statute to provide for a more realistic timeframe for collective bargaining

 Require employees to pay at least 20% of the cost of their health care coverage and give
management greater discretion in selecting affordable employee health care plans

 Prohibit bargaining that automatically recognizes terms of past collective bargaining


agreements or “past practices”

 Limit sick leave payouts for new employees upon retirement or separation to the amount
presently allowed by state statute

Collective Bargaining Agreements Absolutely Must Contain Certain Provisions

The new collective bargaining act must contain provisions to achieve the following:

 Ability of the employer to pay – clear standards for the modification or reopening of a
contract

 Mandatory mid-term bargaining language if the local government finds it cannot pay
based on its financial condition

 All terms of the agreement must be within the “four corners” of the contract – no side
letters, memorandums of understanding or past practices

 Cannot base a contract on provisions that were included in prior collective bargaining
agreement – no automatic continuation of past contractual provisions

 Grievances must be based on express statements of the contract provision claimed to


have been violated and must be supported by a good faith argument alleging the violation

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 The express right of the legislative body to implement its last best offer in the event of an
impasse

 If arbitration is to remain, it shall be subject to appeal to a court of common pleas, and the
court shall review the appeal based on an abuse of discretion standard

Mayoral Veto of a Collective Bargaining Agreement

A fundamental flaw in the current collective bargaining act with respect to cities is the fact that a
Mayor is powerless to veto the acceptance of a collective bargaining agreement approved by the
legislative body. In many cities the Mayor is the only elected official voted for by all of the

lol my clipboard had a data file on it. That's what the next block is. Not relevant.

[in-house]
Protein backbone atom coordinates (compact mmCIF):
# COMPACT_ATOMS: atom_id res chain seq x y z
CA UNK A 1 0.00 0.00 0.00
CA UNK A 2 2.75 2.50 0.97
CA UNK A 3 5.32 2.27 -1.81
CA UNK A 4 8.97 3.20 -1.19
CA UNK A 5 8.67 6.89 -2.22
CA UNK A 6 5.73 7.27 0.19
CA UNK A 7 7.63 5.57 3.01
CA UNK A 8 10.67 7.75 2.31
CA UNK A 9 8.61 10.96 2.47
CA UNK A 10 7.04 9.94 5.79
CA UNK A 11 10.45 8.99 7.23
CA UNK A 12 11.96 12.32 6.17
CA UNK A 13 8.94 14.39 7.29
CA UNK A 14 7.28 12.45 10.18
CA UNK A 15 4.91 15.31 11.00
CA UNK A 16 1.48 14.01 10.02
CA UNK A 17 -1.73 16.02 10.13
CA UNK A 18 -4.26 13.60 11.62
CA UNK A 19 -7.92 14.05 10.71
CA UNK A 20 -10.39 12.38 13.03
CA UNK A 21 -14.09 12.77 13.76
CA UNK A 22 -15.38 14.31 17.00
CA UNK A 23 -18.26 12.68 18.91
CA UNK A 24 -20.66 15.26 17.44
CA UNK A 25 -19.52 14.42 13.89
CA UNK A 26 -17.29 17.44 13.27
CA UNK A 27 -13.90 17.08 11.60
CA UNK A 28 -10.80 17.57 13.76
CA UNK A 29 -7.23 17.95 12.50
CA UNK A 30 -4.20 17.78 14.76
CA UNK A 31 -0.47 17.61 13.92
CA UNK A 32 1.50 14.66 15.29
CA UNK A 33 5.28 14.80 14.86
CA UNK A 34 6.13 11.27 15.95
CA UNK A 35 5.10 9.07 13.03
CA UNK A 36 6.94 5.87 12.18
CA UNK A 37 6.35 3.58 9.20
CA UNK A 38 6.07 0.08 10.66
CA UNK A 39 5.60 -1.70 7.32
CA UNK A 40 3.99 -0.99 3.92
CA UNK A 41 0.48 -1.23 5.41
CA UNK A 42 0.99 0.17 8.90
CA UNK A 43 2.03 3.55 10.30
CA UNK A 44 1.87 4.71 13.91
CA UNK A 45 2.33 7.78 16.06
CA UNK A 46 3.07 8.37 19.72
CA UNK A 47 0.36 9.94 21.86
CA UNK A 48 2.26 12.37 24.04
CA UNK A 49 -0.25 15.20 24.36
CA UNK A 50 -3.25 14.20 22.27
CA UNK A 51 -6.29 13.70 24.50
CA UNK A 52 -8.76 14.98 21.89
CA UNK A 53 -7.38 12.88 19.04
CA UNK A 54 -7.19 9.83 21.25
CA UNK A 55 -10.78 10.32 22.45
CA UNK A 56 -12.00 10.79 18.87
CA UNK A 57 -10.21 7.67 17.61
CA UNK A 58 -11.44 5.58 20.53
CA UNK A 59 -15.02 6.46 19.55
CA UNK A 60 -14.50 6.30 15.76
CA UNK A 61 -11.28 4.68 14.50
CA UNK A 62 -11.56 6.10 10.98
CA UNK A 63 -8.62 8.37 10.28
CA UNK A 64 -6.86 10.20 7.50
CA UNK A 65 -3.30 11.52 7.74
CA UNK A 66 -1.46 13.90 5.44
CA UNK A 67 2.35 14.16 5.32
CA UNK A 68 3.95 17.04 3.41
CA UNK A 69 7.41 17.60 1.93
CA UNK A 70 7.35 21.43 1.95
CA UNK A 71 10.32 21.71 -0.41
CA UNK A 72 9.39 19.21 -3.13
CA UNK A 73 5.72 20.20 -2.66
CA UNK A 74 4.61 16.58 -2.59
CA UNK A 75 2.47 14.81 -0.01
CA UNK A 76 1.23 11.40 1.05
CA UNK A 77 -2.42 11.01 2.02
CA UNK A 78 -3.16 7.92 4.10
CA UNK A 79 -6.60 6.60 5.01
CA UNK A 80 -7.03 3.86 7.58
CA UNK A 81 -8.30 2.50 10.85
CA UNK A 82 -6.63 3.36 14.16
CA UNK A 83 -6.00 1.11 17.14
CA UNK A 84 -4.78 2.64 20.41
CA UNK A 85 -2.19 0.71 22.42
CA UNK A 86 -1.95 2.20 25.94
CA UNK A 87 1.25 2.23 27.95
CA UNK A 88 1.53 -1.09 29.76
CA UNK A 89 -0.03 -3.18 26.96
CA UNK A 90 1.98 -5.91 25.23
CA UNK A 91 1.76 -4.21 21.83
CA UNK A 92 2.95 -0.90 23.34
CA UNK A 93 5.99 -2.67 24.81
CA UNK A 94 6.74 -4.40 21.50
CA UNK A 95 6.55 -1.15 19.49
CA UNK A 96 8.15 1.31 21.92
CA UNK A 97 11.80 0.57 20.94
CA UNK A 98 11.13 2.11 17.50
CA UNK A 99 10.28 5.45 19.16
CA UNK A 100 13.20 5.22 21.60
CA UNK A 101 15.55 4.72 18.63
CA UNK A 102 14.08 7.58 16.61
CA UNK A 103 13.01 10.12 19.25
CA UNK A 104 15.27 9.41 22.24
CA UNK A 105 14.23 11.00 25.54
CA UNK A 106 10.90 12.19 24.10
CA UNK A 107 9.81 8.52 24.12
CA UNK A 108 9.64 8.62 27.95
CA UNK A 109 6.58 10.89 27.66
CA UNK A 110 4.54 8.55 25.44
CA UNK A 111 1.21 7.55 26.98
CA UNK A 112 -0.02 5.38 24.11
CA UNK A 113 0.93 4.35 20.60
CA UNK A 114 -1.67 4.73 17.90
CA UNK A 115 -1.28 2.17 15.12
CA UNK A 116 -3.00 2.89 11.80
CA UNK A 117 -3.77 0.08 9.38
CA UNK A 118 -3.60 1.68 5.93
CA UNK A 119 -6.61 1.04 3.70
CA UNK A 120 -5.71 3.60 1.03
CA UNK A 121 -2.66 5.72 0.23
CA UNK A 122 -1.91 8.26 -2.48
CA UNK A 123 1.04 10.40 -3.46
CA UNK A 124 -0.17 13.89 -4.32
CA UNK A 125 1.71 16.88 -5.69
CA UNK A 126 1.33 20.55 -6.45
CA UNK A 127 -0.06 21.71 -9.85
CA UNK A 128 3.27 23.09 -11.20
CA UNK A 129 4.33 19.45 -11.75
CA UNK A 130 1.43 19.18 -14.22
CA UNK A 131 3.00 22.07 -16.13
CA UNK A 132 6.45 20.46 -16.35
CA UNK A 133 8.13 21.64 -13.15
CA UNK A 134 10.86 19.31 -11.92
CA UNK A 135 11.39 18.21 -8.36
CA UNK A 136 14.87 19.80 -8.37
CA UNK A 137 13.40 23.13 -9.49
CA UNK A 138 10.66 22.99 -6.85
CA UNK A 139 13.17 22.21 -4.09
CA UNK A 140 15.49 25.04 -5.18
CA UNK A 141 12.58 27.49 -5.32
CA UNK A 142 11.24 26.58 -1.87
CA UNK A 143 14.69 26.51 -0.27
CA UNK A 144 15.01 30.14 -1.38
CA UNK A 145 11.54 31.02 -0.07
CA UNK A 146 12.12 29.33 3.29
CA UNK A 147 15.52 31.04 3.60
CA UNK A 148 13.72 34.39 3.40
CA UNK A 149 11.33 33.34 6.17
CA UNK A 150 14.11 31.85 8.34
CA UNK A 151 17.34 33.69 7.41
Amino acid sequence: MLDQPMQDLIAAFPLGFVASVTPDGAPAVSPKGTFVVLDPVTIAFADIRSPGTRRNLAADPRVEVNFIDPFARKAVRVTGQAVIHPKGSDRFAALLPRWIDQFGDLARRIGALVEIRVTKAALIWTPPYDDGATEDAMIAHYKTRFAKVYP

electorate, yet he or she has no say, based on the current collective bargaining act, as to whether
a contract should be approved.

The collective bargaining act must include a provision allowing a Mayor, under the provisions of
either the Revised Code or a City Charter, to veto the legislative body’s approval of a contract,
thereby allowing the legislative body to vote to override the veto. This will allow for the sacred
constitutionally adopted fundamental principle of checks and balances to apply to employee
contracts. Doing so will restore a proper balance for taxpayers and the people who elect them.

Section 4117.22

Revised Code Section 4117.22 calls for Chapter 4117 to be “liberally construed”. This section
needs to be deleted from the chapter. The collective bargaining act needs to be construed
primarily based on local governments’ ability to pay for the terms and conditions of employment
for those who deliver vital public services.

Conclusion

This afternoon the City of Toledo has had the opportunity to present to this Committee revisions
needed, from a local government perspective, to Ohio’s collective bargaining act.

Let me restate that the City of Toledo is willing to sit across the table from our unions and
collectively bargain. But we can only do so within the constraints of our ability to pay. and at a
bargaining table that is not unfairly tilted in one direction.

This testimony has described the budget challenges Mayor Bell faced when he took office, and
the measures he took, many unpopular, to balance the 2010 budget.

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Toledo again faces budget challenges in 2011. Having cut and cut and cut, now, we face the
reality of needing to eliminate our residential street resurfacing program in order to pay for
employee contracts.

Today I have outlined Toledo’s recent experiences under the current collective bargaining act.

I have also stated the City’s position as to needed revisions in Chapter 4117 including:

 Recognizing the ability of a local government to pay its employees under the terms of a
contract – Senators, if you do nothing else with this act, please recognize this as the
most important factor in revising the law

 Restoration of management rights

 Provisions that should not be subject to collective bargaining

 Provisions that must be included in any revision to the collective bargaining act

 Finally, the need to provide a Mayor with the ability to veto the approval of a contract by
the legislative body, while respecting the right of that body to override the Mayor’s veto
– a fundamental recognition of the principle of checks and balances that has served this
nation well for over 200 years

On behalf of the citizens of Toledo, and Mayor Michael P. Bell, I thank you for the opportunity
to present this testimony today.